Natural Gas NOW
New York’s decision to invest in solar crony capitalism instead of simply allowing natural gas development may prove to be its most foolhardy decision ever.
The Los Angeles Times came out with an excellent piece recently regarding the solar crony capitalism of Elon Musk, the guy to which New York State is planning on throwing hundreds of millions of taxpayers money for the sake of upstate economic development when all it had to do was allow natural gas development, which would have financed itself, as all real capitalism does. It reveals the nature of Musk’s various enterprises, which are heavily dependent on government subsidies, as is the case with nearly all solar schemes.
Even so, the story failed to capture the musky odor of what happening, which is little more than the latest iteration of the age-old hustle routine performed by snake oil salesmen, mud hustlers and Wizards from Oz. When you’re really good at it, and Musk is, you don’t even need to sell that hard; the victims will fall over themselves rushing to get in on the act, the same way Tom Sawyer’s friends eagerly helped him whitewash the fence.
The entire piece, which tallies Musk’s $4.9 billion taxpayer take for his solar crony capitalism and other ventures, is well worth reading, but here’s the relevant part for New York:
Musk has similar success with getting subsidies for a SolarCity plant in Buffalo, N.Y. The company currently buys many of its solar panels from China, but it will soon become its own supplier with a new and heavily subsidized factory.
An affiliate of New York’s College of Nanoscale Science and Engineering in Albany will spend $750 million to build a solar panel factory on state land. SolarCity estimated in a corporate filing that it will spend an additional $150 million to get the factory operating.
When finished in 2017, the 1.2-million-square-foot facility will be the largest solar panel factory in the Western Hemisphere. New York officials see the subsidy as a worthy investment because they expect that it will create 3,000 jobs. The plant will replace a long-closed steel factory.
“The SolarCity facility will bring extensive benefits and value to this formerly dormant brownfield that provided zero benefit to the city and region,” said Peter Cutler, spokesman for Empire State Development, New York’s economic development agency.
New York is nothing if not a reactionary state. Breathe a few words about what’s politically correct and its leaders are on it, before you finish the sentence, with some over-the-top reaction intended to show the rest of us rubes how it’s done. That’s New York in a nutshell and why it’s such a mess. The solar crony capitalism detailed by the Times is hardly the only example but New York always does it one better, or one worse, as the case may be. That’s why it’s so vulnerable to schemes and when one looks at the SolarCity deal, it sure looks like one.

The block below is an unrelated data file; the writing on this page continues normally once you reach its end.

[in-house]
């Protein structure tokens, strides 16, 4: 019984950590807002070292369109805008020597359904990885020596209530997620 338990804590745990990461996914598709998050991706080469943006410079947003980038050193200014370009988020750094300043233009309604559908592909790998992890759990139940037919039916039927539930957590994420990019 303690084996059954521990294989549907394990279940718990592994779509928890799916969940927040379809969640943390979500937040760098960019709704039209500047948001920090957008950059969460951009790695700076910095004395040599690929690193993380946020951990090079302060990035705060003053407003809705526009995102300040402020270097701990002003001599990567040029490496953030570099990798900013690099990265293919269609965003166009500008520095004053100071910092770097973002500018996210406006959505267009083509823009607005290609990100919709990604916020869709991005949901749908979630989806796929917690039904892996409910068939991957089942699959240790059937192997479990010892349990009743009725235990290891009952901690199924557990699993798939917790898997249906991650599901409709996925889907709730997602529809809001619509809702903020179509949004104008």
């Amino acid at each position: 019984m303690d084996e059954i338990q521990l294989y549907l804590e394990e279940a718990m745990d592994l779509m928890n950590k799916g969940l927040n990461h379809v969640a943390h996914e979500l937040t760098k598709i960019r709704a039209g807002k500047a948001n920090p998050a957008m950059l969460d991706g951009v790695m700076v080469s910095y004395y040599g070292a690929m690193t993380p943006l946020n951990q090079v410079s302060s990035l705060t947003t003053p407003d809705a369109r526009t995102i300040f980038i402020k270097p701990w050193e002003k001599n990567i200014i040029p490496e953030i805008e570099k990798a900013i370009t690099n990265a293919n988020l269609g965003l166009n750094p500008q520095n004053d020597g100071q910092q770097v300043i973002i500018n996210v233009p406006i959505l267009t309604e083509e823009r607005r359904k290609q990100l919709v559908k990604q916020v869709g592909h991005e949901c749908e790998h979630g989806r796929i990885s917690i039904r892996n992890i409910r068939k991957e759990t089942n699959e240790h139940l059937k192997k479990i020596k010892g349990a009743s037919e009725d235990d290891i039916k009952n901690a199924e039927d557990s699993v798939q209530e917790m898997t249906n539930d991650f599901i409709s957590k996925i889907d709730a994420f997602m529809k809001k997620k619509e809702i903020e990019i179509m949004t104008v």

Son of a chiropractor father and a mother who taught massage and reflexology, Rive’s business career began at age 12, when he began teaching ballroom dance lessons to adults four times his age. He started his first company at 17, selling homeopathic remedies for arthritis, constipation, and other maladies. He adopted a network-marketing model, enlisting his mother’s clients and their friends as salespeople. The money flowed in—up to $20,000 a month. Soon Rive was spending so much time on his business that the principal of his public high school threatened him with expulsion.
Just the kind of guy you’d want to throw state money at, right? The whole SolarCity deal also got the attention of investigative reporter Jim Heaney, who wrote this in October of last year:
Gov. Andrew Cuomo is investing $750 million of taxpayer funds and the hopes of a community desperate for an economic recovery in a company that is losing money, weathering two federal investigations and facing, by its own admission, an uncertain economic future.
To hear Cuomo tell it, the construction of a solar panel manufacturing plant operated by SolarCity Corp. will be a “game changer,” a catalyst to reviving the Western New York economy. Indeed, the company is regarded as a leader in the burgeoning solar energy industry, has acquired promising technology to manufacture solar panels and has enjoyed soaring stock prices since it went public in December 2012.
But company officials, in their most recent filing with the Securities and Exchange Commission, expressed reservations about SolarCity’s long-term prospects.
“It is difficult to evaluate our business and prospects due to our limited operating history,” the company said in its quarterly report filed with the SEC for the period ending June 30.